Prompt application is very important. Much damage from low-grade burns is caused not by the burn, but by the body’s response to injury. This inflammatory response moves body fluids to the injury, causing blistering that separates the skin from its supporting tissues. Many other elements of the inflamatory response that are valid for infection are harmful for burns. Cold and several medications reduce the inflammatory response. NSAIDs – Non-Steroidal Anti-Inflammatory – over-the-counter Drugs are examples.

DO NOT DO THESE THINGS

1. Rub affected skin – even to apply lotion.
2. Apply anything (some lotions and anaesthetics) containing alcohol.
3. Insulate ice & water bag with anything thicker than a T-shirt.
4. Depend on any treatment for severe burns without seeking medical help.

YES, DO THESE THINGS

1. Chill the burn immediately.
2. Chill using sealed bags of ice & water.
3. Apply ice & water at least until skin is fully numbed.
4. Take anti-inflammatory over-the-counter medications that are safe for you.
These may include aspirin and other NSAIDs.
5. Take analgesics such as acetaminophen if needed until treatment relieves pain.
6. Wear soft, loose clothing (if needed) over the burned area.
7. Continue ice & water treatment while seeking medical help for severe burns.

A similar treatment for soft tissue injury is known as RICE. This acronym stands for ‘Rest, Ice, Compression and Elevation’. It is somewhat different from burn treatment. Soft tissue injury requires less chilling – the injured tissue needs good circulation, which chilling reduces. Please consult RICE guidelines and seek medical help for soft tissue injuries such as bruises.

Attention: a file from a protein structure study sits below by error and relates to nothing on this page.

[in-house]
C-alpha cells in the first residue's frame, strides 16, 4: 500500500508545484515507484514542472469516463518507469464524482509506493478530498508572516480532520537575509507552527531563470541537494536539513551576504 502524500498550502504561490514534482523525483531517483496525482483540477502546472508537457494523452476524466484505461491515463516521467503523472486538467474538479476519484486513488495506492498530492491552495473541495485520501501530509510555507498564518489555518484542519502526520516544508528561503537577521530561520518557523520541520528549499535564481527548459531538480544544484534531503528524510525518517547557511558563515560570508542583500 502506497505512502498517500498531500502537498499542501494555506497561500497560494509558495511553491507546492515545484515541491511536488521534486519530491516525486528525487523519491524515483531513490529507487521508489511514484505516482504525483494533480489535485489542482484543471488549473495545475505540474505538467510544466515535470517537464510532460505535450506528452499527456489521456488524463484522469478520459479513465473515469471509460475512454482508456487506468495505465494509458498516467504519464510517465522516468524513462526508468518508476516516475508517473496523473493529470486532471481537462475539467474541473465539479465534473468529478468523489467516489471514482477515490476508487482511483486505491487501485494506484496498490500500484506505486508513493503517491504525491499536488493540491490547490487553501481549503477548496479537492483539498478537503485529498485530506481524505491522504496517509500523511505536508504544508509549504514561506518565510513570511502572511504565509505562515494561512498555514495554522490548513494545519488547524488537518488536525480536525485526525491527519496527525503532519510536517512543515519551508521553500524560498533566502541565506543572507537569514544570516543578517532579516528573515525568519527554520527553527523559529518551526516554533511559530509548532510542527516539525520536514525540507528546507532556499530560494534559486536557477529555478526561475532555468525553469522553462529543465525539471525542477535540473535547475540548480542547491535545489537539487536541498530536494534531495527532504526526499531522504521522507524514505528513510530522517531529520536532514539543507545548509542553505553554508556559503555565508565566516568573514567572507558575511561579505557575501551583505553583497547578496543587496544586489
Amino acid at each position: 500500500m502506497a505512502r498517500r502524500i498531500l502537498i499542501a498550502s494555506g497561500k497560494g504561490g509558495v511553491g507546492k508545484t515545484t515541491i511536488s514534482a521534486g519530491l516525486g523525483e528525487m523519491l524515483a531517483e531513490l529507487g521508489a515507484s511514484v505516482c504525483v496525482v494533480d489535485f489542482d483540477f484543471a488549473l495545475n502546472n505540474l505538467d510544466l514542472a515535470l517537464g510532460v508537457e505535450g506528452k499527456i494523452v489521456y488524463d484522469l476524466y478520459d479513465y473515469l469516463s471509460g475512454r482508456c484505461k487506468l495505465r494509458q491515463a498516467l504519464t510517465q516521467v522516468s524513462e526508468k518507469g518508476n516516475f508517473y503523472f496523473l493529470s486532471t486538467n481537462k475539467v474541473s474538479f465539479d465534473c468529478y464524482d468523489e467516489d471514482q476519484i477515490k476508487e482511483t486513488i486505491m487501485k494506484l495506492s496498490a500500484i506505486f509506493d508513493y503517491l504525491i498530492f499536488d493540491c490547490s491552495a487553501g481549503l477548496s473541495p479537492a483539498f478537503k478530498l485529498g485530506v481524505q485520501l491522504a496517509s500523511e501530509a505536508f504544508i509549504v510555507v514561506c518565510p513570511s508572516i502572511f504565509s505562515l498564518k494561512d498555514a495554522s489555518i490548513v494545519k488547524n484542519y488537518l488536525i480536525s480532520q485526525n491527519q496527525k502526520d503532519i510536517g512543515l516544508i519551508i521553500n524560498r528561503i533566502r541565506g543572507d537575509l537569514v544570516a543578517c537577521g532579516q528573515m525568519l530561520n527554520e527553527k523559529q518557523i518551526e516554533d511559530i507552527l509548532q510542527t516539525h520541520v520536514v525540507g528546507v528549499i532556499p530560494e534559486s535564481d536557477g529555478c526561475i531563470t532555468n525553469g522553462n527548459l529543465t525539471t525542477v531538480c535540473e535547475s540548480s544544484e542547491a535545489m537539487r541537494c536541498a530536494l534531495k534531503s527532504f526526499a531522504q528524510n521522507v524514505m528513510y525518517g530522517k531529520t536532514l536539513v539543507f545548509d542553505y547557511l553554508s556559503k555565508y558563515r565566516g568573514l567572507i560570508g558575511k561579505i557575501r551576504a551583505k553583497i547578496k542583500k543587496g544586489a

28
Jan
10

All Up Mount Wilson – All Down in the Family

For a young man, leading an independent life and enjoying a glorious southern California summer, the Voice of Experience speaks softly. Pain and Abasement choose to use less-subtle expressions.

My bicycle, a Raleigh Supercourse, had been a happy companion for months. I found that it had such superb traction that I could corner a narrow, smooth, concrete sidewalk so well that I could drag a foot pedal if I weren’t careful. Free rides downhill, purchased with large denominations of worthless Jim-sweat, blasted me with eye-wincing winds and the zinging clicks of the coaster gear. It was the perfect time for a new and bigger adventure.

The Caltech Christian Fellowship provided a few graduate-student friends, fellows whom a mere undergrad might otherwise only know by way of envy. Ray (was that his name? the years know – I no longer do) was a smaller, but well-conditioned guy. He suggested that we go on one of the more popular bike excursions – a trip to the top of Mount Wilson.

→ Hey! It isn’t all bike riding, d.a.r.n. it




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- Edward R. Murrow

Intellectual Property Notice

All original material Copyright James R. Stone 2010, except where specifically noted. Some images licensed under Creative Commons, or GNU Free Documentation License, or unlicensed and public domain.